It’s not something that smoothly rolls off the tongue like Valentine’s Day or Groundhog Day, but it should. The day isn’t greeted with traditional cards or television specials. Nor do wetlands get the public attention or affection they should. Recognizing the value of wetlands annually is important since they have a huge impact our lives daily.

Wetlands are one of Canada’s most valuable resources. They provide flood protection, recharge groundwater, reduce greenhouse gases, store carbon and offer recreational and educational opportunities for people of all ages. Wetlands also filter and remove excess nutrients and pollutants, such as phosphorous and nitrogen, that would otherwise end up in our creeks, rivers and lakes resulting in unwanted algae blooms that are harmful to pets, livestock and threaten fish populations. A recent DUC research study in the Lake Simcoe watershed clearly demonstrates the economic value of wetlands (A Business Case for Wetland Conservation – DUC 2011). Healthy wetlands also mean a healthy wildlife population. Millions of North America’s waterfowl and birds depend on Canada’s wetlands to breed and raise their young.

With the many benefits wetlands provide to Canadians, we need to protect them. In Ontario, 72 per cent of southern Ontario’s large inland wetlands have already been lost or converted to other land uses and this loss continues at an alarming rate. The decline to the wetland base has been most drastic in southwestern Ontario, parts of eastern Ontario, Niagara and the greater Toronto area, where in some regions the loss is greater than 90 per cent.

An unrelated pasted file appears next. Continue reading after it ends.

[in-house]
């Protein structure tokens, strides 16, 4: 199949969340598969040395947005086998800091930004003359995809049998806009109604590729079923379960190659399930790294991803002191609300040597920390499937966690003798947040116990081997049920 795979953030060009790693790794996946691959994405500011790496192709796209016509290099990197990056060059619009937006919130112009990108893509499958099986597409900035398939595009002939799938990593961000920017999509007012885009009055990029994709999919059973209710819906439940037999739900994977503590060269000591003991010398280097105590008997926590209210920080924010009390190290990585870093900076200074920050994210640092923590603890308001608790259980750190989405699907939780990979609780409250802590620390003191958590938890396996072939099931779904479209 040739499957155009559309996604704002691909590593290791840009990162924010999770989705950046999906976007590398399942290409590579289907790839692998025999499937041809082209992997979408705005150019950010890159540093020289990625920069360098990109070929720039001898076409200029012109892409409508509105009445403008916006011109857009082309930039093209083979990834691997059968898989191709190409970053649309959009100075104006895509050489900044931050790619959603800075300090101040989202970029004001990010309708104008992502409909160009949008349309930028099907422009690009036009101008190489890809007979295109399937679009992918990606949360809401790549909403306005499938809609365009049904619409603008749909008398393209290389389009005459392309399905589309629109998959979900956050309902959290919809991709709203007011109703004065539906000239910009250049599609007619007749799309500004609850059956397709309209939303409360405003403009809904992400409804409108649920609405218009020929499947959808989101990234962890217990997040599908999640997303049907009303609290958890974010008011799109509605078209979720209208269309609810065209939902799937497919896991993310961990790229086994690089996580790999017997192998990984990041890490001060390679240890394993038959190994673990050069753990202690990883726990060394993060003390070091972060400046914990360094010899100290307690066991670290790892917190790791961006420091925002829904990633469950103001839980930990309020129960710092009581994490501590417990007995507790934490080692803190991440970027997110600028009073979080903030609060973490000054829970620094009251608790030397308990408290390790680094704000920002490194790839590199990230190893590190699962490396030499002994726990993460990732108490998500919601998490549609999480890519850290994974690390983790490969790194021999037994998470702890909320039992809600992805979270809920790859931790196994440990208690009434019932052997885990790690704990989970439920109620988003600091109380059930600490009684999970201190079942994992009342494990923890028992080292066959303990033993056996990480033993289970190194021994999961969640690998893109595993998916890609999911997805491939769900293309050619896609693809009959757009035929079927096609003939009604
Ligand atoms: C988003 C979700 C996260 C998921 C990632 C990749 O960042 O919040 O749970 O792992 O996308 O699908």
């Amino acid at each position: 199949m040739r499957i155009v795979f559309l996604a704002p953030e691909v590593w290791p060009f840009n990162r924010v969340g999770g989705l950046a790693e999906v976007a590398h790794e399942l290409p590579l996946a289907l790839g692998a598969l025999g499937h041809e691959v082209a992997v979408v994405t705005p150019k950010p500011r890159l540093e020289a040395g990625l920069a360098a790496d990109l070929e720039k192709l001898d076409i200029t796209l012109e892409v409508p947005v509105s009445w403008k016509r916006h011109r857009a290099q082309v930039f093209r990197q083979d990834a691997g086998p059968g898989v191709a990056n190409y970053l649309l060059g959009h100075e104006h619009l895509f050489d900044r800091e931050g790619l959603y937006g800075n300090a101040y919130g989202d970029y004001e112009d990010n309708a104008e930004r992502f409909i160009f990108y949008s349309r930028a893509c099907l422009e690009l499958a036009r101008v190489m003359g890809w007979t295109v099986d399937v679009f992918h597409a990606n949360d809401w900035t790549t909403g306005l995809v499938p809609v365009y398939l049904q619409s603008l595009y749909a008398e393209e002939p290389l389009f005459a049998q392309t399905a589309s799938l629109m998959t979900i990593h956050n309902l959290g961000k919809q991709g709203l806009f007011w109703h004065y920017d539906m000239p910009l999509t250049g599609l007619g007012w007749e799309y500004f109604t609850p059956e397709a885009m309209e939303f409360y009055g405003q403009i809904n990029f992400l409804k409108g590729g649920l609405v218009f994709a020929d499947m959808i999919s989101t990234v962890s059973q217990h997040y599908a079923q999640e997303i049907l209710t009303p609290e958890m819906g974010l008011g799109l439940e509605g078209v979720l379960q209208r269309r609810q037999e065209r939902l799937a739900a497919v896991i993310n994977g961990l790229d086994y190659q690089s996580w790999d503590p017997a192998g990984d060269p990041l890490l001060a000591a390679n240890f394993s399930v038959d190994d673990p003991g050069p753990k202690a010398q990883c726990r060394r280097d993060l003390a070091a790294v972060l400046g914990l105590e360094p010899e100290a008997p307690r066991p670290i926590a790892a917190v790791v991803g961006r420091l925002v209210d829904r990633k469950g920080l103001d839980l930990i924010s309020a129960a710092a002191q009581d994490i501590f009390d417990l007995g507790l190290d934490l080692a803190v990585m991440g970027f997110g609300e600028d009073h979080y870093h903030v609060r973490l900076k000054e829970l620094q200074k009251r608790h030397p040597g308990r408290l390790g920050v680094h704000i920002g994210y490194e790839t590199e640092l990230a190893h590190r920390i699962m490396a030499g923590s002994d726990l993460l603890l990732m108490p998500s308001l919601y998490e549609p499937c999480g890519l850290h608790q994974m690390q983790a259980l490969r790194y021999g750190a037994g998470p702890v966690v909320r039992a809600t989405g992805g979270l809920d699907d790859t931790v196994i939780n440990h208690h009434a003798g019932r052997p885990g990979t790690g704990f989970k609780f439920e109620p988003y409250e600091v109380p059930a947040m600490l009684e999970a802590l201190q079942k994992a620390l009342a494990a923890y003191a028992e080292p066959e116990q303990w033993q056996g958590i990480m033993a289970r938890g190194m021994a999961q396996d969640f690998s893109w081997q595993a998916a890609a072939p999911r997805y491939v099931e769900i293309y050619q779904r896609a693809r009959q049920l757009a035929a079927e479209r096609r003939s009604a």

DUC believes that increased protection and restoration of Ontario’s most vulnerable ecosystems is crucial to reversing this trend, maintaining our natural heritage and improving the overall quality of life for all Ontarians. DUC continues to urge the government of Ontario to make a commitment to protect our wetlands and stop wetland loss through a wetland conservation strategy today.

Today, almost a dozen leading experts on wetland conservation and wildlife as well as nearly 200 attendees will gather together at the Ontario Wetlands Conference to share ideas and information about future action to conserve Ontario’s wetlands. During this conference Ontario Nature, Ducks Unlimited Canada, Ecojustice and Earthroots will release a joint report based on a two-year study of wetland protection within Ontario’s Greenbelt. Protecting Greenbelt Wetlands: How Effective is Policy? examines the Niagara Escarpment Plan, the Oak Ridges Moraine Conservation Plan and the Greenbelt Plan and finds that those plans have significantly increased the level of protection for wetlands in this rapidly growing region of Ontario.

There are many simple ways to celebrate World Wetlands Day, a day that marks the anniversary of the adoption of the Convention on Wetlands signed in 1971. Also known as the Ramsar Convention, it is an intergovernmental treaty that embodies the commitment of its member countries to conserve wetlands.

We encourage you to visit a local wetland in your area, get involved in a wetland project in your community or contact your local elected official and talk to them about what we all can do to conserve wetlands today.

By Jim Brennan — Manager Provincial Operations, OntarioDucks Unlimited Canada